Jack, Backwell School
The Stars at Oktober Bend
the capital letter is an extremely important part of english punctuation. it helps distinguish between various different word types and meanings, and clarifies where the start of a sentence is. wikipedia gives this on capital letters:
capitalisation is the writing of a word with its first letter in uppercase and the remaining letters in lowercase. capitalisation rules vary by language and are often quite complex, but in most modern languages that have capitalisation, the first word of every sentence is capitalised, as are all proper nouns.
capitalisation in english, in terms of the general orthographic rules independent of context (e.g. title vs. heading vs. text), is universally standardised for formal writing. capital letters are used as the first letter of a sentence, a proper noun, or a proper adjective. the names of the days of the week and the names of the months are also capitalised, as are the first-person pronoun “i” and the interjection "o" (although the latter is uncommon in modern usage, with "oh" being preferred). there are a few pairs of words of different meanings whose only difference is capitalisation of the first letter. honorifics and personal titles showing rank or prestige are capitalised when used together with the name of the person (for example, "mr. smith", "bishop o'brien", "professor moore") or as a direct address, but normally not when used alone and in a more general sense. it can also be seen as customary to capitalise any word – in some contexts even a pronoun – referring to the deity of a monotheistic religion.
other words normally start with a lower-case letter. there are, however, situations where further capitalisation may be used to give added emphasis, for example in headings and publication titles (see below). in some traditional forms of poetry, capitalisation has conventionally been used as a marker to indicate the beginning of a line of verse independent of any grammatical feature.
other languages vary in their use of capitals. for example, in german all nouns are capitalised (this was previously common in english as well), while in romance and most other european languages the names of the days of the week, the names of the months, and adjectives of nationality, religion and so on normally begin with a lower-case letter. on the other hand, in some languages it is customary to capitalise formal polite pronouns, for example du, den (danish), sie (german), and vd or ud (short for usted in spanish).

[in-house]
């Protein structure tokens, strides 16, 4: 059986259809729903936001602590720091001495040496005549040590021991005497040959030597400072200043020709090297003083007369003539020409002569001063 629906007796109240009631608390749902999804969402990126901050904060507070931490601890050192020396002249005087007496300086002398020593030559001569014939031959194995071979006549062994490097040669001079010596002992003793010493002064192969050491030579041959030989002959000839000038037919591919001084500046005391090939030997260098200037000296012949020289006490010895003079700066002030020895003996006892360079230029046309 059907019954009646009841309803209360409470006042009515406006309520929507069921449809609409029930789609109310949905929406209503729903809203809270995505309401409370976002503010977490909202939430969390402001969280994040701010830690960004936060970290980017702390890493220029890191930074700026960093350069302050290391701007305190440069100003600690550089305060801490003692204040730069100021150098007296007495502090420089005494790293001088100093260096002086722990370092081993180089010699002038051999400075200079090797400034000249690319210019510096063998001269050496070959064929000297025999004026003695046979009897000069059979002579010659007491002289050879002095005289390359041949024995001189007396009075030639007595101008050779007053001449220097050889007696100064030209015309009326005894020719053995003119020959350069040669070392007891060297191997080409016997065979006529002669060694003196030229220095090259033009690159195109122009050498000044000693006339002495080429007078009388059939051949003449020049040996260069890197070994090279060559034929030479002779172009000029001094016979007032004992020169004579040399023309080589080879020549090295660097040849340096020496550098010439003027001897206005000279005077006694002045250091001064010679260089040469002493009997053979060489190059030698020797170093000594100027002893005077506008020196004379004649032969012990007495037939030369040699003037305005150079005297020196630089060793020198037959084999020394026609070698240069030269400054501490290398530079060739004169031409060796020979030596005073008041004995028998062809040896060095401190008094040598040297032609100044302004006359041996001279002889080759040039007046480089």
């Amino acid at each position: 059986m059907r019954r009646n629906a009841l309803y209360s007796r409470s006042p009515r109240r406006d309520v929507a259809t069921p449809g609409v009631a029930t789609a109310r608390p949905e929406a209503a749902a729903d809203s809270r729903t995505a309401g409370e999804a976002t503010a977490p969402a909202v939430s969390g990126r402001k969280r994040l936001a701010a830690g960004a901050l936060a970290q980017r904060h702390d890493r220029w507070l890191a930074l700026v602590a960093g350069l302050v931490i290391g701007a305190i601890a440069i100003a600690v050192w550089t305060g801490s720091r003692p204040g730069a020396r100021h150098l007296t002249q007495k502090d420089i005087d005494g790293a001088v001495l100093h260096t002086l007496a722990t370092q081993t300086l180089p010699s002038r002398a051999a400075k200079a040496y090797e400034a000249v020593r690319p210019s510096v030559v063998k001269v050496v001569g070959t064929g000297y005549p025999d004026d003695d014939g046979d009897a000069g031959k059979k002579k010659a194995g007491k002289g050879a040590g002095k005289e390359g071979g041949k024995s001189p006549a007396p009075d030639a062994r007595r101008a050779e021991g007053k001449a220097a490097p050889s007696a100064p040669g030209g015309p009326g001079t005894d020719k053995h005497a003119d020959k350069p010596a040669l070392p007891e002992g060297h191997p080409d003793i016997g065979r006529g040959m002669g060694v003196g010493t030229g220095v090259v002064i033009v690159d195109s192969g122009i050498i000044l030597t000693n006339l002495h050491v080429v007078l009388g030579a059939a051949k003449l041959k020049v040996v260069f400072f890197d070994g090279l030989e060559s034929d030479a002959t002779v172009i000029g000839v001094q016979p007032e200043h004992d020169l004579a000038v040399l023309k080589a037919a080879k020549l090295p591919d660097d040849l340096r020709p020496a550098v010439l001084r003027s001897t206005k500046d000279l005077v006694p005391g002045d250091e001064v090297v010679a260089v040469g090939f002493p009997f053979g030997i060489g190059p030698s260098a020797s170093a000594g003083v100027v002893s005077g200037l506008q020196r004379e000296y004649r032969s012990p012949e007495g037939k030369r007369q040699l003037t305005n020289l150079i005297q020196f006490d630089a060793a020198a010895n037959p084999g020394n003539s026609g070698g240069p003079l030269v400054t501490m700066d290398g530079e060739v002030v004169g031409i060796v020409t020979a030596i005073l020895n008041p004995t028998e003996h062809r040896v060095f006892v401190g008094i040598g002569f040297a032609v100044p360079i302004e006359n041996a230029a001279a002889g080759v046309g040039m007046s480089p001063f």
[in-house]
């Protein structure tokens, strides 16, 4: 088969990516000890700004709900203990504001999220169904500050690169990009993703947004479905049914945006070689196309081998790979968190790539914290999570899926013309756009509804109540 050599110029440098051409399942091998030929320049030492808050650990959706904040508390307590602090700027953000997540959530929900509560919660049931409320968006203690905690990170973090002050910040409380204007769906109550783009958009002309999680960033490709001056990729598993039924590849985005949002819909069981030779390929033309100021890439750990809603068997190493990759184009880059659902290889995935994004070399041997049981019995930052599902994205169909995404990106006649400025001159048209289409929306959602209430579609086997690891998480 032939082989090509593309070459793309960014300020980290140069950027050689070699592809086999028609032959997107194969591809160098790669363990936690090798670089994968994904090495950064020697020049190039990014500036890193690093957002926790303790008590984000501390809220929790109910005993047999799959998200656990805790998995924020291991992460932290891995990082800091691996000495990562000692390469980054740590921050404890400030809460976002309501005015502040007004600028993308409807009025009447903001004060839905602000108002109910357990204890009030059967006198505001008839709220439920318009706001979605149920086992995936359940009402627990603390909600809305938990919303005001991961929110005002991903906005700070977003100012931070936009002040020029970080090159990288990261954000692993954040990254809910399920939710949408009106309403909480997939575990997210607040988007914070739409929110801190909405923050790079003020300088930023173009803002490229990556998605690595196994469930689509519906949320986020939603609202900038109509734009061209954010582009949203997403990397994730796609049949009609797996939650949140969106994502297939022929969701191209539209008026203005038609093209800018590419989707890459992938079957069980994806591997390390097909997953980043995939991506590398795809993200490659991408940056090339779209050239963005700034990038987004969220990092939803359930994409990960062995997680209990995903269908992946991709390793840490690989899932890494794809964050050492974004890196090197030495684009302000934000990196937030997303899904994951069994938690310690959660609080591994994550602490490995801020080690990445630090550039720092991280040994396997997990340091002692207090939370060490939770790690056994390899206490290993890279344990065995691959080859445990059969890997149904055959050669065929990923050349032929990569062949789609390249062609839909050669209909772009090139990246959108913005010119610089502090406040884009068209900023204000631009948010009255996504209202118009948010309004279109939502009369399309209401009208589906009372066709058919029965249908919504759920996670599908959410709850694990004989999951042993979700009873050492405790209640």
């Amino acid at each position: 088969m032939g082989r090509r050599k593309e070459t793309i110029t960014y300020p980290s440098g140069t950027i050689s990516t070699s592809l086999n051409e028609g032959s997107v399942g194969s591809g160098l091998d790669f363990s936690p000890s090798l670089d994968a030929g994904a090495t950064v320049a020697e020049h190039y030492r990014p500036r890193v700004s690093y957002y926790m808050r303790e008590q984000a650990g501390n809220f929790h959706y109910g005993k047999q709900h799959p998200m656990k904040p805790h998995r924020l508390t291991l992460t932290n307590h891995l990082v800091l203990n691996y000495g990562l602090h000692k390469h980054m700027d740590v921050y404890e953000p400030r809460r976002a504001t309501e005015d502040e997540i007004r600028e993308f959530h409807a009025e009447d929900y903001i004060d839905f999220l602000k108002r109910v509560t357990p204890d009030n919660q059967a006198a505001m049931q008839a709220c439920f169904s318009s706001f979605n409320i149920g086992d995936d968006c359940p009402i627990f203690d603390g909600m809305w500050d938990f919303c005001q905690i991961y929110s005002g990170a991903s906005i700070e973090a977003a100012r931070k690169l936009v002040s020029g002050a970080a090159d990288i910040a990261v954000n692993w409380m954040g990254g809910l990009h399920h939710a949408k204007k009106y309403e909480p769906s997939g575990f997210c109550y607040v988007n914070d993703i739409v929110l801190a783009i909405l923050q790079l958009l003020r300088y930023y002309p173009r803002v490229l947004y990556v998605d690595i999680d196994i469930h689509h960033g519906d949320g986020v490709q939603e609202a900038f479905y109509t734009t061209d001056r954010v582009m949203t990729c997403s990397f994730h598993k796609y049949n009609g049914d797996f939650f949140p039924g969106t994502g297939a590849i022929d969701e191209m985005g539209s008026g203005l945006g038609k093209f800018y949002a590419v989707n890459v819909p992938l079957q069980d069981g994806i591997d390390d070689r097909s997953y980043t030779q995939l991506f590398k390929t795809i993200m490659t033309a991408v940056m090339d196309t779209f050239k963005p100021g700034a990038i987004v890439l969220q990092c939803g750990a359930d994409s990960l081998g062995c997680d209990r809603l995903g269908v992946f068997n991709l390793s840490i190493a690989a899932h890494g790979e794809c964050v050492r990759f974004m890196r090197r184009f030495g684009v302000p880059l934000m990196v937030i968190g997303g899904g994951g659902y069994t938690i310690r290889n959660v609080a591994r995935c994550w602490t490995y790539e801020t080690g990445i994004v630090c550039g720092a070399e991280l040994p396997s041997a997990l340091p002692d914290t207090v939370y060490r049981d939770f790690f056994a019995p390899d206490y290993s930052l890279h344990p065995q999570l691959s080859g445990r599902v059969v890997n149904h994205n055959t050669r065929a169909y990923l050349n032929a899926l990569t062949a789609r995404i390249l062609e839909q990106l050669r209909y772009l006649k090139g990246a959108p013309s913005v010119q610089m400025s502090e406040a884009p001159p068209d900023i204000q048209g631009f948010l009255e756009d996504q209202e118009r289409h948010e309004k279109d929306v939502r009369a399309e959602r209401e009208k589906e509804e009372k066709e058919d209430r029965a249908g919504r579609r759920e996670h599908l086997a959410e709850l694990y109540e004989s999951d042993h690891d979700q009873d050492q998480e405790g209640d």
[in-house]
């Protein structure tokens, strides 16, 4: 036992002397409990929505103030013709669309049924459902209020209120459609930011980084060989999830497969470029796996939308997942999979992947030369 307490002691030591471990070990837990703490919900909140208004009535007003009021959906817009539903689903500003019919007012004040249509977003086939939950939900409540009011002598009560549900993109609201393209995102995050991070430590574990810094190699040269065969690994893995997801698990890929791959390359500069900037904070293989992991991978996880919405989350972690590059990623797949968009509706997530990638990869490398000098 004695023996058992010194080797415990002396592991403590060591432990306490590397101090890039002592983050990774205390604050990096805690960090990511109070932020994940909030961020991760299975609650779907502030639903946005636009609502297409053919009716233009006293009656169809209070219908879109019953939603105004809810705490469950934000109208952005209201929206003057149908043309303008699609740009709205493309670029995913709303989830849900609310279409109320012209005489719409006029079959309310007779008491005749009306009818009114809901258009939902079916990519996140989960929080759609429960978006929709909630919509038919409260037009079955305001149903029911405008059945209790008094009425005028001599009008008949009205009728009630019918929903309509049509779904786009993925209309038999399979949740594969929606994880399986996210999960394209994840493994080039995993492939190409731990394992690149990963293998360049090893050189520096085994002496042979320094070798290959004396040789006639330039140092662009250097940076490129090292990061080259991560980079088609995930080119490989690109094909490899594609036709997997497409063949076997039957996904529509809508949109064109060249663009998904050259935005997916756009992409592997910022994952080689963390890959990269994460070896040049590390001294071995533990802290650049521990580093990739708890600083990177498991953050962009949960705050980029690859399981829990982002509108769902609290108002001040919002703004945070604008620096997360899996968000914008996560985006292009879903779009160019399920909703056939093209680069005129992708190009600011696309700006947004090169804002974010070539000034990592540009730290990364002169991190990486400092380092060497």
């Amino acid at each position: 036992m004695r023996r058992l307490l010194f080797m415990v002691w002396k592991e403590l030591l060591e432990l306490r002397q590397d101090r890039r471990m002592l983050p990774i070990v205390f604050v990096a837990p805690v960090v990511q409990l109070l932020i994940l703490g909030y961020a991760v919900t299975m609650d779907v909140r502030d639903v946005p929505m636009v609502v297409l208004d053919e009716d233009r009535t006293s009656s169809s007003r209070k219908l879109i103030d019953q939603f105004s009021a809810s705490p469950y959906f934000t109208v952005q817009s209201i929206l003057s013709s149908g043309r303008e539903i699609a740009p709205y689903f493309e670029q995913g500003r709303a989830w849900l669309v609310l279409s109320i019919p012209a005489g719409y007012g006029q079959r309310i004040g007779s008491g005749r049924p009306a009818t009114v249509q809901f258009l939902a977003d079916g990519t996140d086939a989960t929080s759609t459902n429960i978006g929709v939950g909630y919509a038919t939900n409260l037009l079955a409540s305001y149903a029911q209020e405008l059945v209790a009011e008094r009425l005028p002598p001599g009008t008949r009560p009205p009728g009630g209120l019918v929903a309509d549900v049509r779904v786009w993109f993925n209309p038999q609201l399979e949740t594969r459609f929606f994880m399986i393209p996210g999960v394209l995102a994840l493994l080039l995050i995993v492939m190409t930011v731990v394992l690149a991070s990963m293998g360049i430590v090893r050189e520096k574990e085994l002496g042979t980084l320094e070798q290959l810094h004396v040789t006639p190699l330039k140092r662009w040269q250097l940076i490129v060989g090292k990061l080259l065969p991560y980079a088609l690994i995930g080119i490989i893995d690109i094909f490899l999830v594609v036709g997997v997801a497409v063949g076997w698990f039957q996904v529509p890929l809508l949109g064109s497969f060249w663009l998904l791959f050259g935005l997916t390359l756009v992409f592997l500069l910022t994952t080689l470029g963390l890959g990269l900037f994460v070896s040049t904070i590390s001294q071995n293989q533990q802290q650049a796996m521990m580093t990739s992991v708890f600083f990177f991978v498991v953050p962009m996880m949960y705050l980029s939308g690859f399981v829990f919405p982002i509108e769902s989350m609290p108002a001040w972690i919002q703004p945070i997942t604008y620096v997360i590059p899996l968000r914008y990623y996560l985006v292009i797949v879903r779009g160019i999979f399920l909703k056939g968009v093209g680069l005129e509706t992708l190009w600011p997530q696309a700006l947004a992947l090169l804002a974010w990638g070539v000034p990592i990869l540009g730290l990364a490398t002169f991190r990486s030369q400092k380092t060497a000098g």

informal communication, such as texting, instant messaging or a handwritten sticky note, may not bother to follow the conventions concerning capitalisation, but that is because its users usually do not expect it to be formal.
this helpfully informs us that correct capitalisation is required in any formal writing, as surely such a book is. in this book, the lack of capitals is used as an indication of alice's mental state, but i found that this only disrupted the flow of the story. when reading, and coming across a sentence which ended as the page ended, i found myself turning the page, and, faced with no capital, assuming i'd turned two pages, because this surely cannot be a new sentence. i would then check page numbers to ensure i had only turned one page, and the flow of my read would be disrupted.
i also question the need to omit capitals. if alice is able to write poetry, and punctuate the rest of her section of the book (which is written as if she had written it), why is she unable to use the capital letter? i am of the opinion that a few missing capitals, along with other missing punctuation marks, would give the desired effect much more effectively.
Then, we arrive at the ninth chapter, when we are rewarded with capitalisation. Unfortunately, as a result of this, we are denied any suspense. Let me demonstrate. This is the first section of the book that is written by the second main character, Manny.
I am the running boy. The one who loves Alice.
So much for subtlety and suspense.
the book continues to switch between manny and alice, and what little story it contains starts to unfold. i won't give a brief summary of the story, as the book could be easily condensed to one sentence, and i'm supposed to give you the opportunity to read it for yourself.
there must, i hear you ask, be positives to this book. i agree. it deals with issues that are not discussed enough in this time and place. this book should open these topics up for debate, but it focuses so much on the very basic storyline that all the potential this book holds is lost.
A book focused on Manny would provide a very interesting story, as he has such a turmoil of a past. But this is also underplayed and wasted.
One would hope that the ending would at least make up for the rest of the book, but this too is weak. I would in no way like to reread the book, and there is no chance I would recommend it to anyone else.
Posted on: 3rd May 2017 at 10:52 am